A Bridge to Canada

A Bridge to Canada

Gallerist Simon Cole’s street-art sensibility has helped him build a thriving community of local and international artists
Gallerist Simon Cole’s street-art sensibility has helped him build a thriving community of local and international artists
A man sitting in a chair with his legs crossed, and with an artwork behind him
Simon Cole, founder and director of Toronto’s Cooper Cole gallery

S imon Cole, founder and director of Toronto gallery Cooper Cole, has no formal art background. “I stumbled in through collecting and being friends with artists,” he admits. Since starting off by organising street art-focused shows at his apartment, he has expanded into two spaces – one a former silkscreen studio – next door to one another on Dupont Street. In the meantime, he has also stumbled into showing at fairs including Basel, Frieze and Independent, as well as staging shows that are regularly reviewed in publications such as Frieze and Artforum.

Cooper Cole shows a diverse international roster including Sara Cwynar, Davida Nemeroff (also known for running Los Angeles’s Night Gallery), Paul P., Jagdeep Raina and Brie Ruais. Some of the graphic sensibility of Cole’s background in skateboarding and graffiti circles can be seen among the artists he shows, but also, he says, “I have a strong interest in sculpture and working with artists with a similar material language, using found objects and recycled materials.”

“I have a strong interest in sculpture and working with artists with a similar material language, using found objects and recycled materials”
Simon Cole

“Part of being a gallery in Canada is that the art scene here is very regional, and I’ve strived to build a bridge,” Cole continues. “That involves inviting international artists to exhibit in Canada for the first time, or showing Canadian artists abroad, maybe along with an international artist they have something in common with. It’s been a nice way to build community – to not only participate in collaborative exhibitions, but also to, say, curate a show at Night Gallery. It’s a nice way to work together with colleagues across the globe.”


Selected works

Multi-coloured artwork featuring forms shaped like bunting

Rachel Eulena Williams, Out Till Break “What I love about Rachel’s work is she literally cuts painting apart, asking, ‘What is painting?’, using traditional techniques but constructing structural works that often hang on the wall. Materials like rope stand in for a line. It’s also a cool way to recycle. The art world’s carbon footprint is insane.”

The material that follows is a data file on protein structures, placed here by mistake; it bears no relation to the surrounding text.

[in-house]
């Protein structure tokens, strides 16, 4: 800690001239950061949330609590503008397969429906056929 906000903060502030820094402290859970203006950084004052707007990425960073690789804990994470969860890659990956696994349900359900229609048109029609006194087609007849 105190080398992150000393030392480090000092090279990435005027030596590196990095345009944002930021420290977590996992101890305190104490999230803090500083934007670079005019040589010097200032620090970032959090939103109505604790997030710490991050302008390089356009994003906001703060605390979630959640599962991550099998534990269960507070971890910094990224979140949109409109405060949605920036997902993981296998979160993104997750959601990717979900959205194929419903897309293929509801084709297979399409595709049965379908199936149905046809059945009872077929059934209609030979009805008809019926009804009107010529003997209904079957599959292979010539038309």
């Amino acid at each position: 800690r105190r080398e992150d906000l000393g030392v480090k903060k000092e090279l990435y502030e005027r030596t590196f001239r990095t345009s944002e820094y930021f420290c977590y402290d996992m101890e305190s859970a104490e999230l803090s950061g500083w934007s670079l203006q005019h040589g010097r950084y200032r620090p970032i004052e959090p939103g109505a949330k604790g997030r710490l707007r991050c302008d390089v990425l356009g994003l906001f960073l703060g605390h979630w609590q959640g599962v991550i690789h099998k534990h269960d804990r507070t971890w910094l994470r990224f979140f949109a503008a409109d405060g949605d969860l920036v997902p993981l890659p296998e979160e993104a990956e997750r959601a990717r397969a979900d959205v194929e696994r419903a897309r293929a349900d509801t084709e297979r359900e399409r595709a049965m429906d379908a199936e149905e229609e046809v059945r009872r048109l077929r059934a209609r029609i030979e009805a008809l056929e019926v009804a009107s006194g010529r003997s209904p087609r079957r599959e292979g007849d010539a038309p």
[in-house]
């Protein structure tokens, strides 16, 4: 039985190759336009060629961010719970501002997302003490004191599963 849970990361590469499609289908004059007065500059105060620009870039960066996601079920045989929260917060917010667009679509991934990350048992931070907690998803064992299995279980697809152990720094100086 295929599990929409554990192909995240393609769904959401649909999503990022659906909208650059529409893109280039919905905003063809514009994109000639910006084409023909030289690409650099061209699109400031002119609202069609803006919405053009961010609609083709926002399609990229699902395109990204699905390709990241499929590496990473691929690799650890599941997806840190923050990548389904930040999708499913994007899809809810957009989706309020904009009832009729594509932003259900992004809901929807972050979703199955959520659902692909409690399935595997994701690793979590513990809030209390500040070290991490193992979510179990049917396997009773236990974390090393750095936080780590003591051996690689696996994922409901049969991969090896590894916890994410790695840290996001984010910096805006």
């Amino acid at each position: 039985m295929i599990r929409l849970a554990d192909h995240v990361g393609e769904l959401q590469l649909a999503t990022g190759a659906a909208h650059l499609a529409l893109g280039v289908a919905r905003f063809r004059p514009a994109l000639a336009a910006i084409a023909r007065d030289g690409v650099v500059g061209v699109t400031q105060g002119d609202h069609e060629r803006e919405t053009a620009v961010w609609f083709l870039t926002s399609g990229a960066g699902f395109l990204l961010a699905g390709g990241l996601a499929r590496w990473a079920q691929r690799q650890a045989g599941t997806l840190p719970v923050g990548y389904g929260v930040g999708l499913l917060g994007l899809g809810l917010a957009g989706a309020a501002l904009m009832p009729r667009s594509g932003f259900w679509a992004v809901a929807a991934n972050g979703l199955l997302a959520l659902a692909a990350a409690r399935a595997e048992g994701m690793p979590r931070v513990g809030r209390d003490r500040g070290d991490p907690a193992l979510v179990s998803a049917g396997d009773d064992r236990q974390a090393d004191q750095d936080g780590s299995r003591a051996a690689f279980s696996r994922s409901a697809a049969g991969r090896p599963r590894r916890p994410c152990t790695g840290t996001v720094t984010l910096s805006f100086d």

Artwork featuring swimmers and other figures

Sara Cwynar, Oops “Sara collects archival images to create massive collages. It’s a large piece and has such physicality. She uses vintage magazine ads, so the work is super-contemporary but has a retro sensibility. The piece is from 2020, a tumultuous time politically; the woman screaming is a self-portrait, wearing a Bernie T-shirt.”

Abstract artwork featuring read, blue and white shapes

Ryan Wallace, Unlanding 1 “Ryan’s approach to painting involves recycling studio detritus, creating collages that build over time. Sometimes these works reflect a natural world or a celestial realm, so the palettes reflect luminosity, and he uses powdered glass, so they have a reflective quality. They have an almost sculptural presence.”

Artwork comprising eight stone- and metal-like objects in blue, brown, silver and other colours

Kate Newby, All stuff you already know “Kate often encourages viewers to touch the art. The objects represent things one might have in your pocket – a matchstick, a rock, a pin that would hold up a shelf – but skewed a little. The rock is ceramic, the matchstick silver, the shelf-pin bronze. It gives a different value to commonplace items.”


Browse the full range of artworks available from Cooper Cole at sothebys.com/gallerynetwork

IMAGES: courtesy Cooper Cole

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